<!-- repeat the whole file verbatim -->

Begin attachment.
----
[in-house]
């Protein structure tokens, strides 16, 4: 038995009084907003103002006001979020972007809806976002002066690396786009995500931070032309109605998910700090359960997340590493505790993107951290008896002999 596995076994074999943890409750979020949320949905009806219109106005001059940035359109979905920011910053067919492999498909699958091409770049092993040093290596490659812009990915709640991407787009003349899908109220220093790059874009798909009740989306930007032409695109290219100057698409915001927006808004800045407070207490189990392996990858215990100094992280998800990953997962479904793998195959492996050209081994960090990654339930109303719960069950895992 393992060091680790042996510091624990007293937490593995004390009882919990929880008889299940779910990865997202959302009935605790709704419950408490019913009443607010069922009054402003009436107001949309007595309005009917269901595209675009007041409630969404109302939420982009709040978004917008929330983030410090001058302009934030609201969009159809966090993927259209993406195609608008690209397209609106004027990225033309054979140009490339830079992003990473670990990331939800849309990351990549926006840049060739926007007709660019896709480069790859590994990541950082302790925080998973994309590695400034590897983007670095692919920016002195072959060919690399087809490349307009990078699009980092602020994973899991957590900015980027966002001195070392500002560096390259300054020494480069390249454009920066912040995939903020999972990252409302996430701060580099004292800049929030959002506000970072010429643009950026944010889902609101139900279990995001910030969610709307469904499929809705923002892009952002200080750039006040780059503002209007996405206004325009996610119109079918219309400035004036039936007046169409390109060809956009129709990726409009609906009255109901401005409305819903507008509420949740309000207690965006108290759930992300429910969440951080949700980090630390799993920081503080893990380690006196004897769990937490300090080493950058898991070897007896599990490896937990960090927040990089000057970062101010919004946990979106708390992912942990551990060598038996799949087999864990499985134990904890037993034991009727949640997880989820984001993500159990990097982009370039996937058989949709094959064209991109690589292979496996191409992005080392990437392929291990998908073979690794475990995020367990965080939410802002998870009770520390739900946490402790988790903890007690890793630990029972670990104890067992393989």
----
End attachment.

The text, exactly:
[in-house]
């Protein structure tokens, strides 16, 4: 038995009084907003103002006001979020972007809806976002002066690396786009995500931070032309109605998910700090359960997340590493505790993107951290008896002999 596995076994074999943890409750979020949320949905009806219109106005001059940035359109979905920011910053067919492999498909699958091409770049092993040093290596490659812009990915709640991407787009003349899908109220220093790059874009798909009740989306930007032409695109290219100057698409915001927006808004800045407070207490189990392996990858215990100094992280998800990953997962479904793998195959492996050209081994960090990654339930109303719960069950895992 393992060091680790042996510091624990007293937490593995004390009882919990929880008889299940779910990865997202959302009935605790709704419950408490019913009443607010069922009054402003009436107001949309007595309005009917269901595209675009007041409630969404109302939420982009709040978004917008929330983030410090001058302009934030609201969009159809966090993927259209993406195609608008690209397209609106004027990225033309054979140009490339830079992003990473670990990331939800849309990351990549926006840049060739926007007709660019896709480069790859590994990541950082302790925080998973994309590695400034590897983007670095692919920016002195072959060919690399087809490349307009990078699009980092602020994973899991957590900015980027966002001195070392500002560096390259300054020494480069390249454009920066912040995939903020999972990252409302996430701060580099004292800049929030959002506000970072010429643009950026944010889902609101139900279990995001910030969610709307469904499929809705923002892009952002200080750039006040780059503002209007996405206004325009996610119109079918219309400035004036039936007046169409390109060809956009129709990726409009609906009255109901401005409305819903507008509420949740309000207690965006108290759930992300429910969440951080949700980090630390799993920081503080893990380690006196004897769990937490300090080493950058898991070897007896599990490896937990960090927040990089000057970062101010919004946990979106708390992912942990551990060598038996799949087999864990499985134990904890037993034991009727949640997880989820984001993500159990990097982009370039996937058989949709094959064209991109690589292979496996191409992005080392990437392929291990998908073979690794475990995020367990965080939410802002998870009770520390739900946490402790988790903890007690890793630990029972670990104890067992393989």